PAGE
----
Collected Poems, 1948-1976
In a brief introductory note to this volume, Dannie Abse writes that his wish for some time has been “to look upon the world with the eyes of a perpetual convalescent.” The observation is apt, not only because Abse is a poet who happens to be a medical doctor—he has himself suggested the order of his professions—but because it suggests his capacity to confront the abyss yet refuse its call to inertia and resignation. If Abse’s despair is real, occasioned as much by self-doubt as by the obscenities of the Holocaust and Vietnam, it is never mortal. The will is to recovery, never achieved, always precarious, yet never abandoned. “Any man may gather images of despair,” he writes in the aptly titled “Poem of celebration,” but Abse refuses such fashionable cynicism, affirming instead the power of the imagination: “I’ll say ’I will’ and ’I can’/and like an accident breathe in space and air.”
Solace is fleeting yet abiding in a poetic career that spans some thirty years and six volumes of poetry. If, as a post-romantic, Abse lacks the certainty of a transcendental order, he nevertheless retains the spirit of natural piety, his will to believe balanced precariously against a skepticism that can “by doubting first,/believe; believing, doubt” (“The water diviner”). At times piety resides in the wide-awake senses, in the innocent eye that can perceive the quotidian with unabashed wonder. Like William Carlos Williams, Abse finds the miraculous in the common. “Surprise! Surprise!” counsels pristine vision, the capacity to peer at the world with “greenhorn observation,” to discover in a toenail, a tree, a foot, the mystery in the seemingly charted, the strange in the familiar. In the late poem “Mysteries,” acknowledging the impossibility of certainty, either of self or of the divine, he can nevertheless affirm that “I start with the visible/and am startled by the visible.”
Reciprocity between self and world does not, however, always suffice. Several poems from Poems, Golders Green more insistently hunger for spiritual transport, but always with a wry self-deprecation, more puzzled than certain. If, as in “The grand view,” the poet would “flow/into One invisible and still,” it is with the acknowledgment that his spiritual yearning lacks both dogma and icon. “I do not know who/it is that I love,” he concedes, yet withal he will hearken to psychic promptings whispering “visions, visions.” “Watching a cloud” similarly considers the numinous character of life, questioning whether revelations of the divine reside in the poet’s tropes. Answers prove elusive, yet the will to believe persists, as Abse yearns “to be theological, stare through/raw white angel-fabric at holy bits of blue.”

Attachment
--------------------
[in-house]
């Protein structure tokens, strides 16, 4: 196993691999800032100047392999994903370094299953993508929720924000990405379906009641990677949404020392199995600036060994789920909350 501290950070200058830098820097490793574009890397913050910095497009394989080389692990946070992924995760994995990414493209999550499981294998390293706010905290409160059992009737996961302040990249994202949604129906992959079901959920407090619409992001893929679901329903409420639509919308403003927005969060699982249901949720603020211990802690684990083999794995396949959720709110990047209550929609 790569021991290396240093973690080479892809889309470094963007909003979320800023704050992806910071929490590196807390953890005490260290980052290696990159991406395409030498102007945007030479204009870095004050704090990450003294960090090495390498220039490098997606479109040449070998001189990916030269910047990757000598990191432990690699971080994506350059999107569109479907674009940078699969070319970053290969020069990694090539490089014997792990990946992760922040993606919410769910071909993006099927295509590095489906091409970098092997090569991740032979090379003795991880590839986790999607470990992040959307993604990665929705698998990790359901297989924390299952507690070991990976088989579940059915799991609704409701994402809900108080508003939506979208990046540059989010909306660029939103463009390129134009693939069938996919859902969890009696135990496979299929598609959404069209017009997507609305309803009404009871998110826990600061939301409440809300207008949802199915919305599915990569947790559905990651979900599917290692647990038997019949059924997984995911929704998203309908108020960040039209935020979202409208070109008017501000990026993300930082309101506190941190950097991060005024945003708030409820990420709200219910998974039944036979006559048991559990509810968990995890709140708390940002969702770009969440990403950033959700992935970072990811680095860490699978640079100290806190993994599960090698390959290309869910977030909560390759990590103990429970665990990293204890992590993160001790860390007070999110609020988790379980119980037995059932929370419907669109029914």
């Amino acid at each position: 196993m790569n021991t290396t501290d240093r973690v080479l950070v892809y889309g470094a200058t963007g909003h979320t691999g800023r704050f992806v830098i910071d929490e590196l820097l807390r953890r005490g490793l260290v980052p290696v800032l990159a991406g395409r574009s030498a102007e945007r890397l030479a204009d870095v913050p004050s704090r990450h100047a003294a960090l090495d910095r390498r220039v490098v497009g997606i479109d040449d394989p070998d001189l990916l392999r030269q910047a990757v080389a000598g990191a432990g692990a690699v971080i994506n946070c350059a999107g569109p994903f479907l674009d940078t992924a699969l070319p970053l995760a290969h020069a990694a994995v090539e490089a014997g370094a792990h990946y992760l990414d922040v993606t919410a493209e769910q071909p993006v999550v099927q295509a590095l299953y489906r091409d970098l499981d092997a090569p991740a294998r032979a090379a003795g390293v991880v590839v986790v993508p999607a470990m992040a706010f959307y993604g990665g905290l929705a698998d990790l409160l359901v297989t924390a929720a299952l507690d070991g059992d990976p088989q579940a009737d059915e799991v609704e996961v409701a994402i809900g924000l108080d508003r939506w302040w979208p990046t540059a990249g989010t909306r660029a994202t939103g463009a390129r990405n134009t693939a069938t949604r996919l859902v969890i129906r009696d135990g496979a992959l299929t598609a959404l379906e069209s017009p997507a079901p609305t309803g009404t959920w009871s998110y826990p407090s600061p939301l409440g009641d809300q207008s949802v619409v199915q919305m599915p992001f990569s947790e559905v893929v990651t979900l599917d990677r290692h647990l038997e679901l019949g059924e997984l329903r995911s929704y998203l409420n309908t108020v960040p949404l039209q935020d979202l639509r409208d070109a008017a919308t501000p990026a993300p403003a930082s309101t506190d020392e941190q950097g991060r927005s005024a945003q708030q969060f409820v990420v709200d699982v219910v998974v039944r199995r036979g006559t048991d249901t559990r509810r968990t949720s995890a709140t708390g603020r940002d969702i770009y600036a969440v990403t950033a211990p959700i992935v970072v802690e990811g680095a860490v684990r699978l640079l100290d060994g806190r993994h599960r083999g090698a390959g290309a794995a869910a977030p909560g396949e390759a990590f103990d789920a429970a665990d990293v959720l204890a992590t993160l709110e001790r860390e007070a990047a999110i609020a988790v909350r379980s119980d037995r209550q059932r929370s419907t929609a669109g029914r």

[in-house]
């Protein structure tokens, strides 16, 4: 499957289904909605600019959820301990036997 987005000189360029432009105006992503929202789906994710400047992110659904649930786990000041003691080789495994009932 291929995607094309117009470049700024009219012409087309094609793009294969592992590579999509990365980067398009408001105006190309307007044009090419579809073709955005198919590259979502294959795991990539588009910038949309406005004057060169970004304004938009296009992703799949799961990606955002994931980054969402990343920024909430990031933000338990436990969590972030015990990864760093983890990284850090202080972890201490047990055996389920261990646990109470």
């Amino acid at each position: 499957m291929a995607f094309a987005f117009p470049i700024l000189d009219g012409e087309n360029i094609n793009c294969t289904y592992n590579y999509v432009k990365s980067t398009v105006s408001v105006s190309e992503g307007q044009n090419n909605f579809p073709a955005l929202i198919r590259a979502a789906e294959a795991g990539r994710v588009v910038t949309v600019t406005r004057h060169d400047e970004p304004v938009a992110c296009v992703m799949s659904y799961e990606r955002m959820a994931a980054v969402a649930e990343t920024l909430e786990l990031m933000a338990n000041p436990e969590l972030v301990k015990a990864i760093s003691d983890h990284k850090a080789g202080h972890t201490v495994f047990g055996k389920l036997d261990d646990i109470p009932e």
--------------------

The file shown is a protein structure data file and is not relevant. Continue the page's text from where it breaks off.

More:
The note of nostalgia that persists in Abse’s work appears to be linked to this need for some intimation of the divine. Like Wallace Stevens, whom he so often resembles in theme, if not always in idiom, Abse seems haunted by a sense of loss and exile, as if in some unspecified past he had possessed a wholeness, now absent, which he yearns to recover. Only the vestigial memory of this wholeness remains, but it is enough to occasion the hope of retrieval. Thus, the odor of the poet’s hand in “Olfactory pursuits,” a poem reminiscent of Stevens’ “The Weeping Burgher,” inspires the search for “old foundations,/buried mosaics, tomb tablets crumbled.” Similarly, the elegiac tone of “Forgotten” suggests a sense of estrangement, as the poet yearns to revisit the “old country” whose name he seems to have forgotten.
Despite his hunger for spiritual transcendence, Abse remains firmly attached to things of this world, especially to the miracle of life, which he continues to celebrate despite his unflinching appraisal of the demonic and the irrational in human life. Occasionally, candor compels a Hobbesian view: the mordant political parable “Emperors of the island” counterpoints the stylistic innocence of its nursery jingles against its theme of human savagery, chronicling how the will to power of five souls marooned on a deserted island results in systematic annihilation, until only five ghosts remain. Or Abse can, in a poem like “No more Mozart,” confront the horror of the Holocaust from the perspective of its six million victims, their vacant eyes fixed on a German landscape “soaped in moonlight,” its streets “clean/like the hands of Lady Macbeth.”
To acknowledge the dark night of the soul is not, however, to deny human possibility. Daringly, Abse can title a poem “The...
(The entire section is 1883 words.)